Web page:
BF Top 5 – Equip Your Kitchen for Healthy Eating!

See Tip #3 for how to ensure you correctly portion foods that can be easy to over-measure!

But first…pre-ops!
(Or really anyone who feels like they need to get their lives/homes in focus to
be successful at WLS) I have a resource for you! It’s called The Bariatric Foodie Pre-Op Prep Kit (On the page where that link goes, choose “Downloads”). Click
that link to check it out. It’s one of my $2 downloads and it has LOTS of
information about how to prepare your life for WLS success. (NOTE: It’s a pdf
file so you must have Adobe Acrobat Reader or some other pdf reading software
on your computer or device in order to open this.)

Now…on to the business of the day.

Temptation. Do you ever struggle with it? Me too! It’s crazy because half the
time I know I’m not hungry. But then again, the human body is built so that we
are able to eat for a million and two reasons other than hunger. My philosophy?
Always have a strategy!
Here are some proven (for me) strategies for eating the
appropriate amount of good food.
#1 – Use the supermarket rule
This diagram shows how much more likely you are to buy things based on its shelf position at the grocery store. Click this link to learn more about this and other grocery store dynamics that affect how you buy food!

There are Foodies out there who have lamented to me that
their non-op hubby/wife/kids/roommate just HAS to have their Little
Debbies/Doritos/Tasty Kakes, etc. and that, because of this dire need to keep
junk in the house, they, the innocent bystander post-op, have fallen victim to
the evil food.
(This is over-dramatized but believe me the sentiment rings
true to the messages I’ve gotten.)
So let’s re-write this narrative.
You ever notice how food is organized in a grocery store?
The stuff they want you to buy is right at eye level – easy to see and if you
see it you’ll buy it. Food companies pay big money to be at eye level for that
very reason. Conversely, the companies who did not pay the premium get
relegated to really high or really low shelves.
You can make that same strategy work for you! Your family
can keep all their junky food BUT make them agree to put it either in a lower
cabinet or way high in an upper cabinet. In my home EVERYTHING we shouldn’t eat
often is on the very top shelf of my upper cupboards. I have very high cupboards
so getting said food requires a step-stool, which requires the effort of
getting and climbing the step-stool, which I only do when I really and
genuinely want to cook said foods, which is not often!
#2 – Prep, prep, prep
I’d say by about the second or third month post-op you have
a well established “safe foods list” (foods you can consistently eat without
threat of gut death). So now it’s time to use that knowledge to help your
process. Take a few hours every weekend (or whenever you have a day off) to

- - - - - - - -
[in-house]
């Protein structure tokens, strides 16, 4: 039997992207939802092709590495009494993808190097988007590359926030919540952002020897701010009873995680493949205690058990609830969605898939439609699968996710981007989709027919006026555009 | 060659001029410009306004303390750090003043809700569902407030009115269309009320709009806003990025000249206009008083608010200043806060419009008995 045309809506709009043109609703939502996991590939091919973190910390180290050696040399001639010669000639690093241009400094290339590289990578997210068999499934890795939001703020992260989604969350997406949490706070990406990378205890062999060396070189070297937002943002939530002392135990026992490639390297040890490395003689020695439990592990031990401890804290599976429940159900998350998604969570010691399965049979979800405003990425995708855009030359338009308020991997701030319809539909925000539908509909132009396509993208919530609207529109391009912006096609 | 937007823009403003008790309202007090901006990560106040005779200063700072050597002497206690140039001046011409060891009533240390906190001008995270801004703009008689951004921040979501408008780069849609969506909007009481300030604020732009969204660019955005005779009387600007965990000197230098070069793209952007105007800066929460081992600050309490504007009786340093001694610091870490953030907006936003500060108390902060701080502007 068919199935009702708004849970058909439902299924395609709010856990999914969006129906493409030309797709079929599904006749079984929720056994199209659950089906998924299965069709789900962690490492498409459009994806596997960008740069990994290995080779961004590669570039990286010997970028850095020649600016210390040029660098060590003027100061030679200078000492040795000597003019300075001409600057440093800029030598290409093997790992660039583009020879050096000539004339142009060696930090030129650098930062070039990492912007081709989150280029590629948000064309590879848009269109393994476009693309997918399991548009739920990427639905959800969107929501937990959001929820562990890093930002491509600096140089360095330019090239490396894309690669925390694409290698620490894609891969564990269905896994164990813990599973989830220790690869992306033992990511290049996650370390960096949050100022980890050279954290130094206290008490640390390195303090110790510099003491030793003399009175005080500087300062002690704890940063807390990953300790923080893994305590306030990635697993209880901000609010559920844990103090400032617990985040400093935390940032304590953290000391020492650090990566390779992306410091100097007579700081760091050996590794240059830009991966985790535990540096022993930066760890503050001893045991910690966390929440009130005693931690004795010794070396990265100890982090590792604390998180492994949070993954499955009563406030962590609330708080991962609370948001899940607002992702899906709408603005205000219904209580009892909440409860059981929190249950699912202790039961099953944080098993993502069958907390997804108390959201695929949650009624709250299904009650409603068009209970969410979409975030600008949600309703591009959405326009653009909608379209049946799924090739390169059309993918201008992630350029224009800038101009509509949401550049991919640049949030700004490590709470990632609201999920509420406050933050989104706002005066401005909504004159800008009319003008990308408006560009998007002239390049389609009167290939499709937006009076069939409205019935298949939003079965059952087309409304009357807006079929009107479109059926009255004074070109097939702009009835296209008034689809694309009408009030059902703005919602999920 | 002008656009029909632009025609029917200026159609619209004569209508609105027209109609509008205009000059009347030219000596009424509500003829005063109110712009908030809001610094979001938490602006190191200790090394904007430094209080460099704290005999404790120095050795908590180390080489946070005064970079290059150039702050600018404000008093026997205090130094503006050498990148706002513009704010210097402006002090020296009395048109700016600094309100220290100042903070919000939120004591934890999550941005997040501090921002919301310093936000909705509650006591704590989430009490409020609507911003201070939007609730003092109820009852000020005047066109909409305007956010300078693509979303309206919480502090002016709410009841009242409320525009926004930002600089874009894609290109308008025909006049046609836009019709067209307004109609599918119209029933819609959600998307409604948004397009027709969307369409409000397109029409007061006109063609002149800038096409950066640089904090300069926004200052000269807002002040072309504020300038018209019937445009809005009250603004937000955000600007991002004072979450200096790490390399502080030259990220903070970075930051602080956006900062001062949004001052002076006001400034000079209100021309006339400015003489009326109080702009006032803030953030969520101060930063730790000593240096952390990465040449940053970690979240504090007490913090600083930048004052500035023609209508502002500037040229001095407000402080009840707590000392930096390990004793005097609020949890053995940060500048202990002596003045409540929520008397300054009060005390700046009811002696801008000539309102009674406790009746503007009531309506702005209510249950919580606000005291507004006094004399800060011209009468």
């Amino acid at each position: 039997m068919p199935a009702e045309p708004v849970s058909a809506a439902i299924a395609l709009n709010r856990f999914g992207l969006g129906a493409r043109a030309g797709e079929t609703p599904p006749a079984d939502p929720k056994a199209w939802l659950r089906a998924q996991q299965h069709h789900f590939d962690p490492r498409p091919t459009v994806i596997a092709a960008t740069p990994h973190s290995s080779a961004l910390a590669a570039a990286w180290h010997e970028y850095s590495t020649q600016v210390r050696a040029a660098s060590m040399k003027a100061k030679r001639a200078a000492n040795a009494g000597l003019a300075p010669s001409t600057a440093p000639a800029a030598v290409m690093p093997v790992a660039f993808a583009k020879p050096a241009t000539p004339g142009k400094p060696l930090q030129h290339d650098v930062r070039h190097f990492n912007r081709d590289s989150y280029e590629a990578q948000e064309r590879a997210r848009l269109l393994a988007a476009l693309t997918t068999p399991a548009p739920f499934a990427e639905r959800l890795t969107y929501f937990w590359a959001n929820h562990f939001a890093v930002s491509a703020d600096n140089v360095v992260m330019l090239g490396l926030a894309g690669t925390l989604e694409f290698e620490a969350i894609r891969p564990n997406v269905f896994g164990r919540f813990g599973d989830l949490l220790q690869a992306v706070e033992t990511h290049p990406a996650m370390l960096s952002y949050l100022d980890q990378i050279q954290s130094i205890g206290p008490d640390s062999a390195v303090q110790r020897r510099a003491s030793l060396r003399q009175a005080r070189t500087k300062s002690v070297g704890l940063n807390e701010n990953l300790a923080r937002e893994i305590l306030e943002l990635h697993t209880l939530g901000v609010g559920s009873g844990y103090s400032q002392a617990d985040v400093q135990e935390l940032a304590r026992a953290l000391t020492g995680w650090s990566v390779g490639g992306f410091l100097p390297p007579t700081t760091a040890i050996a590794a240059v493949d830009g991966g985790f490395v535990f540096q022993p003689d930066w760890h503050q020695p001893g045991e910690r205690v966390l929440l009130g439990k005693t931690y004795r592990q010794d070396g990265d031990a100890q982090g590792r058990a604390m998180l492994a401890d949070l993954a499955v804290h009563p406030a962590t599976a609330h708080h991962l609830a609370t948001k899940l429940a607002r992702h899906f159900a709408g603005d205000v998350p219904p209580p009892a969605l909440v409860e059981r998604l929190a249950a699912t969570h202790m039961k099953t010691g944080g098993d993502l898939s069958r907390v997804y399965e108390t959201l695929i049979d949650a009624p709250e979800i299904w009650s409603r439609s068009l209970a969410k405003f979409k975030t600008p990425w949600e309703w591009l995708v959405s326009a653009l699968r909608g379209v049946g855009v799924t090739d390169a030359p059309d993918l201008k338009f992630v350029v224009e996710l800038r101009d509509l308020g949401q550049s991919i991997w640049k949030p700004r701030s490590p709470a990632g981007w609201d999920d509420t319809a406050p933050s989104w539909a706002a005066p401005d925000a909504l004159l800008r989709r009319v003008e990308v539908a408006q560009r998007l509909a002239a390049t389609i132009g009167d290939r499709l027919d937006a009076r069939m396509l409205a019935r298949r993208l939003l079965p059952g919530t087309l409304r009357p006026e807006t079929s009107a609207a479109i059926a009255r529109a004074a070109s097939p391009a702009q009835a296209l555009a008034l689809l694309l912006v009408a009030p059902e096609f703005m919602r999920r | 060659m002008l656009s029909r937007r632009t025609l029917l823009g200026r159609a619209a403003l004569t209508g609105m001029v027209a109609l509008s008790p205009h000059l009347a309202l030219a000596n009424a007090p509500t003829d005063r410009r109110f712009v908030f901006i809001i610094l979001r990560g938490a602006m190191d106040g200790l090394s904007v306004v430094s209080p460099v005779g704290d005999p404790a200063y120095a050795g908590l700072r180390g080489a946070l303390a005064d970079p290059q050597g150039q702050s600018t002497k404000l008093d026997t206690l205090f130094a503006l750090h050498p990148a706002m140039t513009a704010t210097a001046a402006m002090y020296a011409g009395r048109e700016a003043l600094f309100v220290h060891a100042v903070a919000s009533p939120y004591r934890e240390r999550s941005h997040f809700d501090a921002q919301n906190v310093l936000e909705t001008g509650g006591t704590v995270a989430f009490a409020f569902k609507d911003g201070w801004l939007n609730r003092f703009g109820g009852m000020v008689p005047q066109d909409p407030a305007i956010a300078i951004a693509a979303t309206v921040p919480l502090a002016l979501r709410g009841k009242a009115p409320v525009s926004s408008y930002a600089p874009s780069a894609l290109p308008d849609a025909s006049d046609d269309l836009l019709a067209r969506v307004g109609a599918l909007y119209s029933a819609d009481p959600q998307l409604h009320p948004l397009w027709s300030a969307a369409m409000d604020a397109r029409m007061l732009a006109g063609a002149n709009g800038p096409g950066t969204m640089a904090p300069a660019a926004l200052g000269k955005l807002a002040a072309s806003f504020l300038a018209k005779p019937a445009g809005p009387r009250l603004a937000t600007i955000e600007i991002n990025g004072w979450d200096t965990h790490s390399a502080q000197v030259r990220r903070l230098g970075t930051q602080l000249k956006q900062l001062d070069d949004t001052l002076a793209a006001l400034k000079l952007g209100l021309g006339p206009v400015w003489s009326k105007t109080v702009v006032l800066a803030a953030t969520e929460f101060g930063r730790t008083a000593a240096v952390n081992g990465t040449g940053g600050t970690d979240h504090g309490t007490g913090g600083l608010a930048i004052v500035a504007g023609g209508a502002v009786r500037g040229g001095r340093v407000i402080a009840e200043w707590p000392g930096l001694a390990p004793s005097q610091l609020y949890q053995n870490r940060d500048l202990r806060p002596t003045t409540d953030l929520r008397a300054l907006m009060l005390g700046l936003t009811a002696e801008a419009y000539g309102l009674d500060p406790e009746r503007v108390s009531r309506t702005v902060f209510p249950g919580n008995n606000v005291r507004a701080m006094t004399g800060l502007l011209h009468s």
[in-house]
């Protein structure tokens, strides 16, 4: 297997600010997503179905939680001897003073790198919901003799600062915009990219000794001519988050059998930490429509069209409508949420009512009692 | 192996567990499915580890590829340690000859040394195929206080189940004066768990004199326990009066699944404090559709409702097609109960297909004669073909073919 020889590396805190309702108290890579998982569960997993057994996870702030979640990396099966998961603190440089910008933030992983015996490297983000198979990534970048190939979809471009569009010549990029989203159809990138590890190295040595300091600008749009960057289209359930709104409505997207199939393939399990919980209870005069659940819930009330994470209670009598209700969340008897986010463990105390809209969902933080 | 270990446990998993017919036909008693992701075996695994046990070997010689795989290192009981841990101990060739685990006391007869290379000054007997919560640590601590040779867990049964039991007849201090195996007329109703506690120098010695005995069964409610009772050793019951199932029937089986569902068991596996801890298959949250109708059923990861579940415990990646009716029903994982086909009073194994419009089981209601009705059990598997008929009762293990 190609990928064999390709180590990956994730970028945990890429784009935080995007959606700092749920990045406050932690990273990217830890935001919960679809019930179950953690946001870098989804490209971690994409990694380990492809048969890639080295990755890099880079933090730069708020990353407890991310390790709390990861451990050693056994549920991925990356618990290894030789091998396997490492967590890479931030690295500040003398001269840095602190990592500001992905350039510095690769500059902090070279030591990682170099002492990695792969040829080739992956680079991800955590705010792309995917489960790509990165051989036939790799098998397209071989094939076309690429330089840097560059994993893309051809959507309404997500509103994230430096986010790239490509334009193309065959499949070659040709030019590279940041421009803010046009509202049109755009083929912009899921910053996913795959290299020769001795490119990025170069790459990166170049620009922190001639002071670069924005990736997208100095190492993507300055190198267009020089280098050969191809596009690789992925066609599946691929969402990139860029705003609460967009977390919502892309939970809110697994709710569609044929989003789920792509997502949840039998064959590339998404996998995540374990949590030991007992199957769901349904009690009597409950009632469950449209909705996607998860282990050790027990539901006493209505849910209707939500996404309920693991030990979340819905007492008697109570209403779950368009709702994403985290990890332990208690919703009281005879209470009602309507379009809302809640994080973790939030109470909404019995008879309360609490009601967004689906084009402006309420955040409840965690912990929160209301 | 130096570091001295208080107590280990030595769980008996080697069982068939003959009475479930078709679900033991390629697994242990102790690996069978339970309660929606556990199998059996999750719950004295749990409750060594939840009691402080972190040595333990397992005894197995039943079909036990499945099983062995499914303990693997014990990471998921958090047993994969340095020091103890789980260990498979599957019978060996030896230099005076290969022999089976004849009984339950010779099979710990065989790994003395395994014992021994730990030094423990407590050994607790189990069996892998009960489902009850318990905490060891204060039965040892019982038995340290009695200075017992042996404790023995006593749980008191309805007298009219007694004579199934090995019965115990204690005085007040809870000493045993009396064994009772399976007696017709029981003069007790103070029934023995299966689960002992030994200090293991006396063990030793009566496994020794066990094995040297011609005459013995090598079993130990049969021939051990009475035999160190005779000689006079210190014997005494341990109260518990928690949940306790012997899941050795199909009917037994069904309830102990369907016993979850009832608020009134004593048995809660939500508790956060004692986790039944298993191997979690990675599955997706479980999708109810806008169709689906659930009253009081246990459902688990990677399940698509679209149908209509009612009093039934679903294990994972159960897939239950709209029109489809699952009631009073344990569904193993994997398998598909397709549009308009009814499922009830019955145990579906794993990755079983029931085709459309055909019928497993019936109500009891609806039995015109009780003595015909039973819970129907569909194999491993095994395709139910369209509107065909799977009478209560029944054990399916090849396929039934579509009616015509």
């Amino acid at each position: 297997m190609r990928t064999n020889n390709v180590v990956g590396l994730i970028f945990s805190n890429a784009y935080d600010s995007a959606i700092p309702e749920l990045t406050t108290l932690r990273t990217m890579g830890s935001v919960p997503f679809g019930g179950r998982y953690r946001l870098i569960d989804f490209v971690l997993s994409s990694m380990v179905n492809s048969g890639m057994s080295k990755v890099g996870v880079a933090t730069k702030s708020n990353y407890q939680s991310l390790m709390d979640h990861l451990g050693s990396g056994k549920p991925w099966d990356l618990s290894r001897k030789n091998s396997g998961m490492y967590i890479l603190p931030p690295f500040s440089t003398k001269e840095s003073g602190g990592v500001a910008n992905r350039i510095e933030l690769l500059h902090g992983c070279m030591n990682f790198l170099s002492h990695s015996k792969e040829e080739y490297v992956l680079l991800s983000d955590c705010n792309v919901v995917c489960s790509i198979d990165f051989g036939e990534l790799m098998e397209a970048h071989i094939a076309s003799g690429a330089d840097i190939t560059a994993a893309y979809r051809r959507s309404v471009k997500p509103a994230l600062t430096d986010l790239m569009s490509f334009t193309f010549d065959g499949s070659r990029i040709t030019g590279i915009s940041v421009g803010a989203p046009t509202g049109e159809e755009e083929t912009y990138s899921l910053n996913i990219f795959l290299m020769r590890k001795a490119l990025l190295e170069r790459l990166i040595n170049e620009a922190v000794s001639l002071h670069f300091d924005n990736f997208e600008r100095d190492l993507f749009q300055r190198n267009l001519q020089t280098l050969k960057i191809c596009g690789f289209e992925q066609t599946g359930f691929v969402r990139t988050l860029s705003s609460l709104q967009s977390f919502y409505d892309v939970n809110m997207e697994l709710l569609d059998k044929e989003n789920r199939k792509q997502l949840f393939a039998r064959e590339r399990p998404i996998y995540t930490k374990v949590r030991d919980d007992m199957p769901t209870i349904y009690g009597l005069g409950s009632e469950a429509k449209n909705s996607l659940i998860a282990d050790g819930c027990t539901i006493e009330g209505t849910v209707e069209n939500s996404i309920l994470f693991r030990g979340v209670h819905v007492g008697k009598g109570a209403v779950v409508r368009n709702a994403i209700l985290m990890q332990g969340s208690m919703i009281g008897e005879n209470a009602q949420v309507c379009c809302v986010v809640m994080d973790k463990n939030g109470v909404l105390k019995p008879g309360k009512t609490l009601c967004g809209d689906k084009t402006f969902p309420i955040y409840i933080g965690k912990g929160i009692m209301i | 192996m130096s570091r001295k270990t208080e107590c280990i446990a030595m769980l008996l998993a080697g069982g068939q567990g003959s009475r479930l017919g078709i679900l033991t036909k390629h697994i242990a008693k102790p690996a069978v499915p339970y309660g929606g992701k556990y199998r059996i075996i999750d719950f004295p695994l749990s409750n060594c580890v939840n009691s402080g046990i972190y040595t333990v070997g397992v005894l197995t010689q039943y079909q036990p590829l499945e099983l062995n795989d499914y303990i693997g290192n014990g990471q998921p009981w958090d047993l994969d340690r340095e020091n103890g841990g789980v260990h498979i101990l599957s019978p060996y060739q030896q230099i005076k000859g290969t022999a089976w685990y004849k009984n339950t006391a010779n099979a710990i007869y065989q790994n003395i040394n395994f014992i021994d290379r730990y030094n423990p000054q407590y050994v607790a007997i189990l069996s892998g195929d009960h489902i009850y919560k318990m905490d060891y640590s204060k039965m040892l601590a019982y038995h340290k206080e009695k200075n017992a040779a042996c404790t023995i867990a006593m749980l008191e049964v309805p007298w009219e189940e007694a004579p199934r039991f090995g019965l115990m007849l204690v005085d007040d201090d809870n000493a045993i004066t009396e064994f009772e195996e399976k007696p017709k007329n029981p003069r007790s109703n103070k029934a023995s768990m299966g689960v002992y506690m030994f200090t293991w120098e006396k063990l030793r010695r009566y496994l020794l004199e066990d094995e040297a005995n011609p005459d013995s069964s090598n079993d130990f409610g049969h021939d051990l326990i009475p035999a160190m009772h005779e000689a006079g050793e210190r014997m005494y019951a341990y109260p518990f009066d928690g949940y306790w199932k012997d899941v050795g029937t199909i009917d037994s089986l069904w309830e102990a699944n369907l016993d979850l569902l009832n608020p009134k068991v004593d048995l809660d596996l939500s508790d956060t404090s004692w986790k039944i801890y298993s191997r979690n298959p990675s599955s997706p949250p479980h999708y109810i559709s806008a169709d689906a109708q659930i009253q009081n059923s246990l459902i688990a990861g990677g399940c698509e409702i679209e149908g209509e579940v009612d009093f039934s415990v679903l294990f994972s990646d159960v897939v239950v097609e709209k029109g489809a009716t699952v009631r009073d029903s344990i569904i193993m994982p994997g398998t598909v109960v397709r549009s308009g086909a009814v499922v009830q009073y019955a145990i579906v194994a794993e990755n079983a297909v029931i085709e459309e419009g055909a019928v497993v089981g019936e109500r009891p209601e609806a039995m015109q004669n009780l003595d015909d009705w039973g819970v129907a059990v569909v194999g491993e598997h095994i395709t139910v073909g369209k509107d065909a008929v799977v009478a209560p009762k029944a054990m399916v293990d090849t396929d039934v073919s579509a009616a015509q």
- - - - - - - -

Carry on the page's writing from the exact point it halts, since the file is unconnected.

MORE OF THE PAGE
prep foods that you like and can eat. You can even cook meals ahead for
yourself and pre-portion them. Stack them up in the fridge and then it’s a
matter of grabbing and going (and maybe nuking if it’s a hot meal). In The Bariatric Foodie Breakfast Book I
give some good suggestions like making your own “fruit-on-the-bottom” yogurt
cups (there are yogurts with good stats out there but if you’d like to know for
sure what’s in your food, try making yourself!). I also sometimes make Protein
Shake Starters.
The point here is that we fall prey to convenience foods why…because
they are convenient! Make the healthy food as convenient as the junk and you’re
more likely to make the right choice.
#3 – Take a Measured Approach
Studies show humans are notoriously bad at eyeballing
portion sizes. Especially with dry goods and anything we measure in a cup. So
instead of leaving it up to your eyeballs, be prepared!
Here’s what I do. I have containers in which I keep things
like oatmeal, Splenda, quinoa, etc. Inside those containers I put the
appropriate cup or spoon measure equivalent to a serving. So with Splenda, I
have a teaspoon measure in there. For oatmeal I put a quarter cup (an official
full serving is a half cup but I rarely eat that big an oatmeal portion anymore
and my kids are old enough to add fractions!).
#4 – Portion = Control

I know this especially well. Even too much of healthy foods can be too much. Take almonds. I can eat a bunch of them! Yes, they are healthy fat BUT eating too many puts too many calories and too much fat in my day.

For some of us, it’s just cheaper to buy things like almonds or other healthy snacks in bulk. But after they come into your home they should not stay that way for long! Invest in some snack-sized zip-top bags (I get mine from the dollar store) and pre-portion things. It helps you to stay on track in a few ways. Firstly, you don’t have to guess a portion. Also, there’s something about an individually packaged portion that makes you want to stop at just one. The mental game of going for a second one is usually a good deterrent.

#5 – Best laid plans…

Remember, you can have the most well equipped kitchen in the world and you may still fall prey to trigger foods. What’s a trigger food? It’s one you can’t control and so you go bonkers whenever it’s around. You try to fight it. (You really do!) But it’s like the food sings to you until you eat it!

A healthy kitchen also starts at the grocery store. Be honest with yourself. Can you control yourself around the foods you’re buying? (A good way to tell is to recall how many times in the past you’ve not controlled yourself.) If not, set yourself up to only have to make ONE hard decision: passing the trigger food. Conversely, if you buy it…you have to make the decision every minute of every day it’s in your house not to go bonkers. I dunno about you, but I’m all for working smarter, not harder!

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